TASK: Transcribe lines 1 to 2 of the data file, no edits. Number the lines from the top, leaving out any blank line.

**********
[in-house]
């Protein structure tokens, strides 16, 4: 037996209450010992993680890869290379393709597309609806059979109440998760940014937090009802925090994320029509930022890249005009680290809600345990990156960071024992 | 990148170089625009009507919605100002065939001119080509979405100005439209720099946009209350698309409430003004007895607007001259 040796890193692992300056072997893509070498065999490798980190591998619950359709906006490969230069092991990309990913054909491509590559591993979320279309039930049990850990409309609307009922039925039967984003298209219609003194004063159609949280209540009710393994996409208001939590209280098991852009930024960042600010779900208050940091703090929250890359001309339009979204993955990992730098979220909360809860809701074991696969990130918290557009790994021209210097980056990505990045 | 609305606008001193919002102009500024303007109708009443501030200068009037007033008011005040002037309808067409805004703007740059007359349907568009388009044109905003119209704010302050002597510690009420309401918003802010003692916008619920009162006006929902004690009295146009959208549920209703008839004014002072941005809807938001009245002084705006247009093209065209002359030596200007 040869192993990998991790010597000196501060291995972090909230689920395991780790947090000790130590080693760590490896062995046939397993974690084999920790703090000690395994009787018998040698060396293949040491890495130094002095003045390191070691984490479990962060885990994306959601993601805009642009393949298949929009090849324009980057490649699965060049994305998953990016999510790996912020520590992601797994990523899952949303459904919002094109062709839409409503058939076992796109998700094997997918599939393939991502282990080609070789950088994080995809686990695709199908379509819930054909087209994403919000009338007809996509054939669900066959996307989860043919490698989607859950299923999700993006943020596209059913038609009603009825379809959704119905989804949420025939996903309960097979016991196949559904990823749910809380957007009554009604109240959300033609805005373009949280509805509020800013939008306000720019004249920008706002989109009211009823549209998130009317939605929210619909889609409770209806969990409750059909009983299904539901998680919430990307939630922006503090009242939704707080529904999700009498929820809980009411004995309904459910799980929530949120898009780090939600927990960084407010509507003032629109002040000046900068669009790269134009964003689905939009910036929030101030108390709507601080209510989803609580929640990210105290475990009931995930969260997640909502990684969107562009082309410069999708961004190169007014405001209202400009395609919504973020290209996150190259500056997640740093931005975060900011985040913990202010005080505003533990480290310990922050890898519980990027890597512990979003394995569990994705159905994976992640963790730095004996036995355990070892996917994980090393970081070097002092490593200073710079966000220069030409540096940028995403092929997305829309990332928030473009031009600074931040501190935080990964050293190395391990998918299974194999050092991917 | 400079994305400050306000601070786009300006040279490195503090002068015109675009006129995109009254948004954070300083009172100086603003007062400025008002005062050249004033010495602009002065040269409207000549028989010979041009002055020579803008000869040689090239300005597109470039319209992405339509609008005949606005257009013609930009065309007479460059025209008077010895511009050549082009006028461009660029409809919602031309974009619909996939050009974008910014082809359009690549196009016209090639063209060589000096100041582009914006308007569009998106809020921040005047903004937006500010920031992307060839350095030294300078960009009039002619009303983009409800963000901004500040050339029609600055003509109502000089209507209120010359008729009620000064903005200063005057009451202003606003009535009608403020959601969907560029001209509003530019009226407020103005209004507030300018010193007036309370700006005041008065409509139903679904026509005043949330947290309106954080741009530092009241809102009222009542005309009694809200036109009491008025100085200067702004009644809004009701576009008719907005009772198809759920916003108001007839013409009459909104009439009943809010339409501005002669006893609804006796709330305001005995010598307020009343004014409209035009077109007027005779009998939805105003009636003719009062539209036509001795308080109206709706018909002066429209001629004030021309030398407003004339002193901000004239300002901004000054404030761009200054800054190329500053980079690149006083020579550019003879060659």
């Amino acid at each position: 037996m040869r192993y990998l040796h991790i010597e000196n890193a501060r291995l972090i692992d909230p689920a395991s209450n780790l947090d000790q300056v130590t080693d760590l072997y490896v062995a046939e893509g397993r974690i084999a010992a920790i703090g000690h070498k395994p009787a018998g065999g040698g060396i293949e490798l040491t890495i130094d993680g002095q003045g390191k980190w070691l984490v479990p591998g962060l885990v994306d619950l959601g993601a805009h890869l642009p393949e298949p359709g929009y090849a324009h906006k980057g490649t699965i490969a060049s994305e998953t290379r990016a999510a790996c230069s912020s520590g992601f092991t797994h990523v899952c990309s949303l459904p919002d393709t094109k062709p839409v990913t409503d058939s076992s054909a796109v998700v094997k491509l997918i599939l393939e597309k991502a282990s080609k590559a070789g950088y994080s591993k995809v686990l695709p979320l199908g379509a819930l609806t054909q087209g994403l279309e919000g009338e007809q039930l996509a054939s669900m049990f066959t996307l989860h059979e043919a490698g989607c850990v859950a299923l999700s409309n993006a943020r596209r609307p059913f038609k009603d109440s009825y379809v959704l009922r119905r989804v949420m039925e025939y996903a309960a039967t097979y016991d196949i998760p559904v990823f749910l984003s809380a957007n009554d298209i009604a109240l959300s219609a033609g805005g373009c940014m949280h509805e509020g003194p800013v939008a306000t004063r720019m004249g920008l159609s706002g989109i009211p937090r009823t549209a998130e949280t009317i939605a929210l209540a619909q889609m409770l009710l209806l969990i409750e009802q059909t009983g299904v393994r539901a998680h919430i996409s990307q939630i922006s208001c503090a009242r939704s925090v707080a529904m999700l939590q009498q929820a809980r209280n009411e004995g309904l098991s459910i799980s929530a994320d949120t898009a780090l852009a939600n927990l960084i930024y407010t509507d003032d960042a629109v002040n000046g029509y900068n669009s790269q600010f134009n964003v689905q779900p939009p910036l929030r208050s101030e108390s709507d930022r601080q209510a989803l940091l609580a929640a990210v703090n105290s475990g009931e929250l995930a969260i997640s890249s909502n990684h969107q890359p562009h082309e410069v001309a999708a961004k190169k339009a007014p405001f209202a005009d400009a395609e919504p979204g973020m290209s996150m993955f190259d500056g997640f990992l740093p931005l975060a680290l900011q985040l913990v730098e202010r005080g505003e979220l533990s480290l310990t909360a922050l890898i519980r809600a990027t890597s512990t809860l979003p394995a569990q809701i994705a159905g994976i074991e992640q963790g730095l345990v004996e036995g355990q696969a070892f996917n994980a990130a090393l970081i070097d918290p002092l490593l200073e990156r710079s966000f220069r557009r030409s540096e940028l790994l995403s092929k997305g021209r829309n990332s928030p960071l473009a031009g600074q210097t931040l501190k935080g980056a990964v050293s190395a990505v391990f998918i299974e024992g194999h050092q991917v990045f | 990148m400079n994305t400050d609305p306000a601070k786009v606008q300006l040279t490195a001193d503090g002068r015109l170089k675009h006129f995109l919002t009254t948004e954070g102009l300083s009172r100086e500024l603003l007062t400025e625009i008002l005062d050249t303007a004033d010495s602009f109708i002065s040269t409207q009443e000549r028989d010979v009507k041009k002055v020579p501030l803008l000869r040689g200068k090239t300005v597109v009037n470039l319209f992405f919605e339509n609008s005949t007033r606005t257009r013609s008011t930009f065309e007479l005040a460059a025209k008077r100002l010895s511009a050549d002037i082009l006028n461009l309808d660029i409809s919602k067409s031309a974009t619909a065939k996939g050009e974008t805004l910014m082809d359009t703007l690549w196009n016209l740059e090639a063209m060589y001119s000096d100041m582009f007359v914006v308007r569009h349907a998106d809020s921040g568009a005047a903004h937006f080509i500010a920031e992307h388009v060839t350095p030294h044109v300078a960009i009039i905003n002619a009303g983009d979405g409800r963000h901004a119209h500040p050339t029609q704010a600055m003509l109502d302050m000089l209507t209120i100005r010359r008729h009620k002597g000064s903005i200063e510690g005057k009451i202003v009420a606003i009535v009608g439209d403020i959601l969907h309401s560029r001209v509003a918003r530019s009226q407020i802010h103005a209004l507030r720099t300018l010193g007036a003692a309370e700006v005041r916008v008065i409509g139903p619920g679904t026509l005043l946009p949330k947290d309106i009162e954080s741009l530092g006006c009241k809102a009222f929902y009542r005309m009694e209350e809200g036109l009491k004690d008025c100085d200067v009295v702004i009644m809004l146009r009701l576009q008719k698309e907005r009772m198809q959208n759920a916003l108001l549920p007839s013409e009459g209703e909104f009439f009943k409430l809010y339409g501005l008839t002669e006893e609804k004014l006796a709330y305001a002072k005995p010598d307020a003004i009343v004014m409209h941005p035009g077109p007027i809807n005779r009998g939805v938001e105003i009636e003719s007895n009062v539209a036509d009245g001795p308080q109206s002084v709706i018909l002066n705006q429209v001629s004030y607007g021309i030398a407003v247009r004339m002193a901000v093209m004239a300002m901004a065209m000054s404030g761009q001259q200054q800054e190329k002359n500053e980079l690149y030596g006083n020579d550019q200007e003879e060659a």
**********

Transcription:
[in-house]
């Protein structure tokens, strides 16, 4: 037996209450010992993680890869290379393709597309609806059979109440998760940014937090009802925090994320029509930022890249005009680290809600345990990156960071024992 | 990148170089625009009507919605100002065939001119080509979405100005439209720099946009209350698309409430003004007895607007001259 040796890193692992300056072997893509070498065999490798980190591998619950359709906006490969230069092991990309990913054909491509590559591993979320279309039930049990850990409309609307009922039925039967984003298209219609003194004063159609949280209540009710393994996409208001939590209280098991852009930024960042600010779900208050940091703090929250890359001309339009979204993955990992730098979220909360809860809701074991696969990130918290557009790994021209210097980056990505990045 | 609305606008001193919002102009500024303007109708009443501030200068009037007033008011005040002037309808067409805004703007740059007359349907568009388009044109905003119209704010302050002597510690009420309401918003802010003692916008619920009162006006929902004690009295146009959208549920209703008839004014002072941005809807938001009245002084705006247009093209065209002359030596200007 040869192993990998991790010597000196501060291995972090909230689920395991780790947090000790130590080693760590490896062995046939397993974690084999920790703090000690395994009787018998040698060396293949040491890495130094002095003045390191070691984490479990962060885990994306959601993601805009642009393949298949929009090849324009980057490649699965060049994305998953990016999510790996912020520590992601797994990523899952949303459904919002094109062709839409409503058939076992796109998700094997997918599939393939991502282990080609070789950088994080995809686990695709199908379509819930054909087209994403919000009338007809996509054939669900066959996307989860043919490698989607859950299923999700993006943020596209059913038609009603009825379809959704119905989804949420025939996903309960097979016991196949559904990823749910809380957007009554009604109240959300033609805005373009949280509805509020800013939008306000720019004249920008706002989109009211009823549209998130009317939605929210619909889609409770209806969990409750059909009983299904539901998680919430990307939630922006503090009242939704707080529904999700009498929820809980009411004995309904459910799980929530949120898009780090939600927990960084407010509507003032629109002040000046900068669009790269134009964003689905939009910036929030101030108390709507601080209510989803609580929640990210105290475990009931995930969260997640909502990684969107562009082309410069999708961004190169007014405001209202400009395609919504973020290209996150190259500056997640740093931005975060900011985040913990202010005080505003533990480290310990922050890898519980990027890597512990979003394995569990994705159905994976992640963790730095004996036995355990070892996917994980090393970081070097002092490593200073710079966000220069030409540096940028995403092929997305829309990332928030473009031009600074931040501190935080990964050293190395391990998918299974194999050092991917 | 400079994305400050306000601070786009300006040279490195503090002068015109675009006129995109009254948004954070300083009172100086603003007062400025008002005062050249004033010495602009002065040269409207000549028989010979041009002055020579803008000869040689090239300005597109470039319209992405339509609008005949606005257009013609930009065309007479460059025209008077010895511009050549082009006028461009660029409809919602031309974009619909996939050009974008910014082809359009690549196009016209090639063209060589000096100041582009914006308007569009998106809020921040005047903004937006500010920031992307060839350095030294300078960009009039002619009303983009409800963000901004500040050339029609600055003509109502000089209507209120010359008729009620000064903005200063005057009451202003606003009535009608403020959601969907560029001209509003530019009226407020103005209004507030300018010193007036309370700006005041008065409509139903679904026509005043949330947290309106954080741009530092009241809102009222009542005309009694809200036109009491008025100085200067702004009644809004009701576009008719907005009772198809759920916003108001007839013409009459909104009439009943809010339409501005002669006893609804006796709330305001005995010598307020009343004014409209035009077109007027005779009998939805105003009636003719009062539209036509001795308080109206709706018909002066429209001629004030021309030398407003004339002193901000004239300002901004000054404030761009200054800054190329500053980079690149006083020579550019003879060659």